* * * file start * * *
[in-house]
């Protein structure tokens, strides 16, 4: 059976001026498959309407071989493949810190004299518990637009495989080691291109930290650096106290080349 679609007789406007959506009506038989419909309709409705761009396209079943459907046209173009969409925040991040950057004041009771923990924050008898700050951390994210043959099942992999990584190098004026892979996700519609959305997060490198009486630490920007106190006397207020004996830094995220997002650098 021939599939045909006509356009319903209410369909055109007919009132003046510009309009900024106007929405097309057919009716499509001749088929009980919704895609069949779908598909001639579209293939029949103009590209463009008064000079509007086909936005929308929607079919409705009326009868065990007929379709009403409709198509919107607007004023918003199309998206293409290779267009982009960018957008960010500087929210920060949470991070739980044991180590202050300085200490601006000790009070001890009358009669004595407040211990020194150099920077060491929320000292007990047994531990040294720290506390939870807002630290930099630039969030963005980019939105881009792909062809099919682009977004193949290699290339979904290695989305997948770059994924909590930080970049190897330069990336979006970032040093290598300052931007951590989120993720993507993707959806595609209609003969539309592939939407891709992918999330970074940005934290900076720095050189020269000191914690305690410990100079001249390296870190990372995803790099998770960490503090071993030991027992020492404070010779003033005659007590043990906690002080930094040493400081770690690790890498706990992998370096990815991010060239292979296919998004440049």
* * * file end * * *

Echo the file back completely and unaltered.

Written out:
[in-house]
């Protein structure tokens, strides 16, 4: 059976001026498959309407071989493949810190004299518990637009495989080691291109930290650096106290080349 679609007789406007959506009506038989419909309709409705761009396209079943459907046209173009969409925040991040950057004041009771923990924050008898700050951390994210043959099942992999990584190098004026892979996700519609959305997060490198009486630490920007106190006397207020004996830094995220997002650098 021939599939045909006509356009319903209410369909055109007919009132003046510009309009900024106007929405097309057919009716499509001749088929009980919704895609069949779908598909001639579209293939029949103009590209463009008064000079509007086909936005929308929607079919409705009326009868065990007929379709009403409709198509919107607007004023918003199309998206293409290779267009982009960018957008960010500087929210920060949470991070739980044991180590202050300085200490601006000790009070001890009358009669004595407040211990020194150099920077060491929320000292007990047994531990040294720290506390939870807002630290930099630039969030963005980019939105881009792909062809099919682009977004193949290699290339979904290695989305997948770059994924909590930080970049190897330069990336979006970032040093290598300052931007951590989120993720993507993707959806595609209609003969539309592939939407891709992918999330970074940005934290900076720095050189020269000191914690305690410990100079001249390296870190990372995803790099998770960490503090071993030991027992020492404070010779003033005659007590043990906690002080930094040493400081770690690790890498706990992998370096990815991010060239292979296919998004440049």